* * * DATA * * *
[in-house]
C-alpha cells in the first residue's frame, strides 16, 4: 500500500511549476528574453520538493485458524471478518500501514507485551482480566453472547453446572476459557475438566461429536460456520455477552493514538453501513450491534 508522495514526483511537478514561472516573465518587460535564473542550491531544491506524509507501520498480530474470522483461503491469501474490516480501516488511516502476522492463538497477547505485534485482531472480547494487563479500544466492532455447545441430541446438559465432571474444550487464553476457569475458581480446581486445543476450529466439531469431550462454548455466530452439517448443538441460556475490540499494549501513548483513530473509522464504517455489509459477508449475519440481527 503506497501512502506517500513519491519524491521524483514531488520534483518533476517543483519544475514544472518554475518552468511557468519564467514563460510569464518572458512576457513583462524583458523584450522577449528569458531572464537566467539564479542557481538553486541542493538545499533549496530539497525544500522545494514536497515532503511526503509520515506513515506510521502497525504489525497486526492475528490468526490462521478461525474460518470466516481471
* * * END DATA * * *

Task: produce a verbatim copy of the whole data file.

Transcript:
[in-house]
C-alpha cells in the first residue's frame, strides 16, 4: 500500500511549476528574453520538493485458524471478518500501514507485551482480566453472547453446572476459557475438566461429536460456520455477552493514538453501513450491534 508522495514526483511537478514561472516573465518587460535564473542550491531544491506524509507501520498480530474470522483461503491469501474490516480501516488511516502476522492463538497477547505485534485482531472480547494487563479500544466492532455447545441430541446438559465432571474444550487464553476457569475458581480446581486445543476450529466439531469431550462454548455466530452439517448443538441460556475490540499494549501513548483513530473509522464504517455489509459477508449475519440481527 503506497501512502506517500513519491519524491521524483514531488520534483518533476517543483519544475514544472518554475518552468511557468519564467514563460510569464518572458512576457513583462524583458523584450522577449528569458531572464537566467539564479542557481538553486541542493538545499533549496530539497525544500522545494514536497515532503511526503509520515506513515506510521502497525504489525497486526492475528490468526490462521478461525474460518470466516481471